Internet for Everyone is a new public interest group pushing for universal broadband access in the United States that launched last week. Their goal is to “make sure every American can benefit from the new economy and guarantee all citizens play an active role in our democracy, our nation must embark on a national campaign to connect every American to a fast, affordable and open Internet.”
This is a laudable goal, one that I heartily agree with, but one that is not as easy to obtain as it sounds. The profit margins are thin in broadband. Other countries are beating out the US on broadband market penetration because their governments invest heavily in their broadband infrastructure and do not heavily regulate broadband resources.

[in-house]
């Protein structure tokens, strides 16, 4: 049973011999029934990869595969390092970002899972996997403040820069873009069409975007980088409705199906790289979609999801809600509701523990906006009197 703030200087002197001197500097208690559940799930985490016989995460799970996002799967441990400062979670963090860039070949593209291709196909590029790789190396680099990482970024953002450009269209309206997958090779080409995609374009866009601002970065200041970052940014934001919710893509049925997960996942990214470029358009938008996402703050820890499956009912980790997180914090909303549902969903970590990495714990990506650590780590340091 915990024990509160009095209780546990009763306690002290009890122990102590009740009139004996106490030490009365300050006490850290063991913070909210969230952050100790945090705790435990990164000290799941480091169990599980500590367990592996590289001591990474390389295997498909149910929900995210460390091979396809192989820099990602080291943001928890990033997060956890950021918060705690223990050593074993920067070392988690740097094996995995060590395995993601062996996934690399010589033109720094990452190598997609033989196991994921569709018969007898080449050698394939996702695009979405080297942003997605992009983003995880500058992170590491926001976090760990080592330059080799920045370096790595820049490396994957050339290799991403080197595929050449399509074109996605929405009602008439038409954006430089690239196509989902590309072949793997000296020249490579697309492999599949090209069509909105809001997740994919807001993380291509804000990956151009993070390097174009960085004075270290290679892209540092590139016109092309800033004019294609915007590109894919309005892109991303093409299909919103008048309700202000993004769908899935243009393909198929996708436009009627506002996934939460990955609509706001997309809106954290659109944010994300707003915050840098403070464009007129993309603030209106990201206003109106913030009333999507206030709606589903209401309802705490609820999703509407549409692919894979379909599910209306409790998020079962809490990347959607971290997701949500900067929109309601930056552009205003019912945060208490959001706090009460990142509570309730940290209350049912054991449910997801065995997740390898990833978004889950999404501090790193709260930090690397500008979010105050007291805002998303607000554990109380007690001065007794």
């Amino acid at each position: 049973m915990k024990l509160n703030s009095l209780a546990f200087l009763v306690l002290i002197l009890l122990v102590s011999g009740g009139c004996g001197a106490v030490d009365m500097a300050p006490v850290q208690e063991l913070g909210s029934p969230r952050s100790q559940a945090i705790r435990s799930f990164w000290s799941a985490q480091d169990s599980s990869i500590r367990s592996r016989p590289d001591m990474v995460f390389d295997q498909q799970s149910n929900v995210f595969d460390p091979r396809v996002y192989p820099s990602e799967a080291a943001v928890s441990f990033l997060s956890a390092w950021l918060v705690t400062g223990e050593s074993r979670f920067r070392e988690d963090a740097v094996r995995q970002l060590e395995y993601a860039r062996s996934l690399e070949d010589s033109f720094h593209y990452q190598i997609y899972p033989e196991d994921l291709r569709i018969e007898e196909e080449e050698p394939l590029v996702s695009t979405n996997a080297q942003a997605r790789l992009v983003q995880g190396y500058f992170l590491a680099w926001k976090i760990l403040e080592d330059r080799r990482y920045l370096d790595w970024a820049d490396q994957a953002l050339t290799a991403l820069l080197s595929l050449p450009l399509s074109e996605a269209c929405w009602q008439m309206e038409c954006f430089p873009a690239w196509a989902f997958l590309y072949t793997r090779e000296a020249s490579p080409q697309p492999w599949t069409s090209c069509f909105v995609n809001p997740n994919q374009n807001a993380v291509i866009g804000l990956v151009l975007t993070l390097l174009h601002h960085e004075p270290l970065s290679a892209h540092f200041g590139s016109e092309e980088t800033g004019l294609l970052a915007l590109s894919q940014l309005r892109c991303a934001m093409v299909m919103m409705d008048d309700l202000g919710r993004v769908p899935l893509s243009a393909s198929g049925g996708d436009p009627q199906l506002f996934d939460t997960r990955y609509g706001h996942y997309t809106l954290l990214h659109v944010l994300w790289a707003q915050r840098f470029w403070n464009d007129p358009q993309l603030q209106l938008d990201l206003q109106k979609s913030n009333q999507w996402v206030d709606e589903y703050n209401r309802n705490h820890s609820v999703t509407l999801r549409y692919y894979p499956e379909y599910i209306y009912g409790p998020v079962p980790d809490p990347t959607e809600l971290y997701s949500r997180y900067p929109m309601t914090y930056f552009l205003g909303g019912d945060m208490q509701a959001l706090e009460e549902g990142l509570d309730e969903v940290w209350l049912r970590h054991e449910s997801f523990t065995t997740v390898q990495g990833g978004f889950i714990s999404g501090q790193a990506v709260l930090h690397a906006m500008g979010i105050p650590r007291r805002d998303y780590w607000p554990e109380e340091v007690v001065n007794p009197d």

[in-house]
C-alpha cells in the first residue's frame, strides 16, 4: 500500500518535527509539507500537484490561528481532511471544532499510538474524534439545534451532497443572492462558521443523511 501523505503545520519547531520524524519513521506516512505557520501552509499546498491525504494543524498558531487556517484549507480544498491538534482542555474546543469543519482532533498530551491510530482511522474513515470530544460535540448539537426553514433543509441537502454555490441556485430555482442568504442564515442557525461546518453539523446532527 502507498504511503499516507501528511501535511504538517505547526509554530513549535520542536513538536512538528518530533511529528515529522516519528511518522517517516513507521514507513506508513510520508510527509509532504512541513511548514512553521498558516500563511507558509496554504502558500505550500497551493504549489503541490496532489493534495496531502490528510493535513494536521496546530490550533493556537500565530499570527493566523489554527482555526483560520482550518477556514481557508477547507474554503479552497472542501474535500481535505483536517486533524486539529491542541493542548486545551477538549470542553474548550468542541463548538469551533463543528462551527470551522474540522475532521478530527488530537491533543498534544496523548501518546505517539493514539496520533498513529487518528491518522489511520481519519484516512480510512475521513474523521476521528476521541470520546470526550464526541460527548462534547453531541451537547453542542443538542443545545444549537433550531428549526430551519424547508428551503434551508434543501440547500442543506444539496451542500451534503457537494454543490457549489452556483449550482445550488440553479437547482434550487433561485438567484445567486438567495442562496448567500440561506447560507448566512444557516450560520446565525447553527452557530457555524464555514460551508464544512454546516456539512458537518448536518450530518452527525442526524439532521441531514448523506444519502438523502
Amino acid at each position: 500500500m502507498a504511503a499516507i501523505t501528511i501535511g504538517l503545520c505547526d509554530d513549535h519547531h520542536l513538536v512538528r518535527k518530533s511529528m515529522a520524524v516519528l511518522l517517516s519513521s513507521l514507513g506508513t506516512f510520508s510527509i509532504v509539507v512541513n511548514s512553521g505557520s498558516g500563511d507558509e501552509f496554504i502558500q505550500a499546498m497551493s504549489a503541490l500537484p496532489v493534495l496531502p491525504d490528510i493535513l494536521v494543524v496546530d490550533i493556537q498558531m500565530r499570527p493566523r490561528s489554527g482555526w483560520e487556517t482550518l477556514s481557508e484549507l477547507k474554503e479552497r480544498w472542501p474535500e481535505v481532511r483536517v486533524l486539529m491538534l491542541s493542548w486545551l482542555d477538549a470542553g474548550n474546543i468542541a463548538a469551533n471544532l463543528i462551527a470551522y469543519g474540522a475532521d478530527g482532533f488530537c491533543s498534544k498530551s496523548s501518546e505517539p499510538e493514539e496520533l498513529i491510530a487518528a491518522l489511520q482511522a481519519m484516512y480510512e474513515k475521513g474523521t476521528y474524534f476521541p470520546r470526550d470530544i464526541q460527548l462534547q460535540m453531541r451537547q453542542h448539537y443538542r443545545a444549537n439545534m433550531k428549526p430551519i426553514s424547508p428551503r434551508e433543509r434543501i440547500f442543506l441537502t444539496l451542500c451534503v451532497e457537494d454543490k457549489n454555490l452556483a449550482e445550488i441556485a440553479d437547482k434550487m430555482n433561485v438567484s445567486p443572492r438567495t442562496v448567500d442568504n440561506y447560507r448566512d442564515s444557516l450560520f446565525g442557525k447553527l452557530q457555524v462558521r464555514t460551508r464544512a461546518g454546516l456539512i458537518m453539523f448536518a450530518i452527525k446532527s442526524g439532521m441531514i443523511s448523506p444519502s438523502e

Federal Communications Commission Chair Kevin Martin's quest for a free, wireless, national broadband service for the people has taken a new turn. On the surface it sounds good, they did say “free” after all. That is free in the monetary sense, not in the free thinking, freedom loving sense. Of course I can hear my economics Professor shrieking “TINSTAAFL” (There Is No Such Thing As A Free Lunch) at me now in her high pitched voice. Oh, the horrors of college. Of course the American people would have to pay for this in one of the many taxes we now enjoy paying, or maybe we get the pleasure of a nice new tax somewhere.